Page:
Fields of knowledge
No Thumbnail Available
Institute of Public Administration (IPA)
Items in Esource are protected by copyright. Previously published items are made available in accordance with the copyright policy of the publisher/copyright holder.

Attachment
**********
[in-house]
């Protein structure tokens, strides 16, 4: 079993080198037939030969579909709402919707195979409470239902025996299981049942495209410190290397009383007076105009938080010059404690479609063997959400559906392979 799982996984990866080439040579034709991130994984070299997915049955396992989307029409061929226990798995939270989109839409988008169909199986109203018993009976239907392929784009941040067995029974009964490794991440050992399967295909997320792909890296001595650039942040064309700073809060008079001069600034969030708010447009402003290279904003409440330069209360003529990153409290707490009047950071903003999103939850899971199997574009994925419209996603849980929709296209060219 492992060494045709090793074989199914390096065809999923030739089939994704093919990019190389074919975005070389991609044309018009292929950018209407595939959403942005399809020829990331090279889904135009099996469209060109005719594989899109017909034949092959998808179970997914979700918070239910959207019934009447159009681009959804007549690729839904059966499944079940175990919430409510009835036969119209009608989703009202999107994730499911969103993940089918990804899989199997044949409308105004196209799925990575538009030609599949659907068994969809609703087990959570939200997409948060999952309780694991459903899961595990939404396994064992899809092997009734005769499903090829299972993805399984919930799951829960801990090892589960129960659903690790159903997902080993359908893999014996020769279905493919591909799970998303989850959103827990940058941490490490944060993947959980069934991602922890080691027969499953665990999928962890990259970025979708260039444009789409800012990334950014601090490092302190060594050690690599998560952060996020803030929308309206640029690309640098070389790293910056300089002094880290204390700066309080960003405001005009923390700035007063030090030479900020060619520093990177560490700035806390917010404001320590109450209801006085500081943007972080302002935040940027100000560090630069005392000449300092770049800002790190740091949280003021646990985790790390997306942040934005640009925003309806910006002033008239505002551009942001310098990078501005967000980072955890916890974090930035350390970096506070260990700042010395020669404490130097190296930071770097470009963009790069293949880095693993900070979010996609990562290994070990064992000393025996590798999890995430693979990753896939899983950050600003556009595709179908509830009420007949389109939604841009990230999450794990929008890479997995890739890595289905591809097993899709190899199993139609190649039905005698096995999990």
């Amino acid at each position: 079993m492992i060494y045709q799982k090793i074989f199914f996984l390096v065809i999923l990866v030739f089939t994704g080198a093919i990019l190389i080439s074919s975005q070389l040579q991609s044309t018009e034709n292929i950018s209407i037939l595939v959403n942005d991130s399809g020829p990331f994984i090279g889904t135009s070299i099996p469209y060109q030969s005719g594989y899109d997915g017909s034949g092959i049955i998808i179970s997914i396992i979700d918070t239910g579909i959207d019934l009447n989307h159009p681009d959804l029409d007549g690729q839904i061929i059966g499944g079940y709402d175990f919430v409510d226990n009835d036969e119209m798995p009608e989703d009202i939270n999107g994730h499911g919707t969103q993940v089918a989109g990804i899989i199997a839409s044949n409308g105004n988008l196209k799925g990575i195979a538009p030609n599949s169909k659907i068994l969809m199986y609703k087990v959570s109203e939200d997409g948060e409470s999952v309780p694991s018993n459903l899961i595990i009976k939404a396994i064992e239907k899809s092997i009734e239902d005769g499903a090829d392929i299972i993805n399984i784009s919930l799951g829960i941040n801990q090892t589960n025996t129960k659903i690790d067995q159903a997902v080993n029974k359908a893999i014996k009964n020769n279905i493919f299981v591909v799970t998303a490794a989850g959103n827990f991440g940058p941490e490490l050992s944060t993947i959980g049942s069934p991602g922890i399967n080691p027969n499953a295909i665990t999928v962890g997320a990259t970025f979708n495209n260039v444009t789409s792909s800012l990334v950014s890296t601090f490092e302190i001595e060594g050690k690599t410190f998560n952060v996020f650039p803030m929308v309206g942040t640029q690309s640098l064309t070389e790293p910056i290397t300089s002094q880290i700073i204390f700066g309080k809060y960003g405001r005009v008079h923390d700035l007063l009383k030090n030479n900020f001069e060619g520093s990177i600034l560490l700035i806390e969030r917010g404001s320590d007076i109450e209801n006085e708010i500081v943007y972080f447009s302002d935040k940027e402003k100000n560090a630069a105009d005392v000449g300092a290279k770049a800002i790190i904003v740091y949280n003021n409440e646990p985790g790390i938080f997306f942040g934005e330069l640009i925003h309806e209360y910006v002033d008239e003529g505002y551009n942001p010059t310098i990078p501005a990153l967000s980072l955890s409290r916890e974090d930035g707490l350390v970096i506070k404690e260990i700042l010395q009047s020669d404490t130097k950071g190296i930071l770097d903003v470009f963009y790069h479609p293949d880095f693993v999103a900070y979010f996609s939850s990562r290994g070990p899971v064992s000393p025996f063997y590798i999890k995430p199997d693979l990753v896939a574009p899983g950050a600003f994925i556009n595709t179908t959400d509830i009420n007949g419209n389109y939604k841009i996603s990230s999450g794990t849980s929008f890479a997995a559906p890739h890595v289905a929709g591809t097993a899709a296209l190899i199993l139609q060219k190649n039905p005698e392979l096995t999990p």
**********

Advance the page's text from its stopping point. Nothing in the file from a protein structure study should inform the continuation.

Organic food is becoming increasingly popular in Ireland, as it is elsewhere. In September 2004, the Minister for Horticulture and Food, Noel Treacy, launched a Guide to Organic Food and Farming at the farmers’ market in Galway city. Speaking at the launch, Minister Treacy commented that ‘while consumers have a generally positive view of organic food and what it represents, they often find it difficult to make an informed decision on what to buy because they don’t feel they have enough information’. The new guide was developed to address this information deficit by informing consumers about organic food and farming, how to recognise it and where they can get it. Organic food is now sold, not only in specialised outlets such as health food stores, but also by all the major food chains in the country. However, while consumption of organic food is increasing, there has been no corresponding shift to organic production by conventional Irish farmers. Organic farming in Ireland still accounts for less than 2 per cent of total agricultural land. As a result, most of the organic food on sale in Ireland is actually imported. This chapter focuses on the theme of knowledge, and how it is produced and disseminated among Irish organic food producers and consumers. The diffusion of knowledge about organic production has been hampered by the dominance of scientific knowledge associated with conventional food production, which has acted as a major barrier to conversion from conventional farming methods. Author keywords: Organic farming, farming practices, conventional farming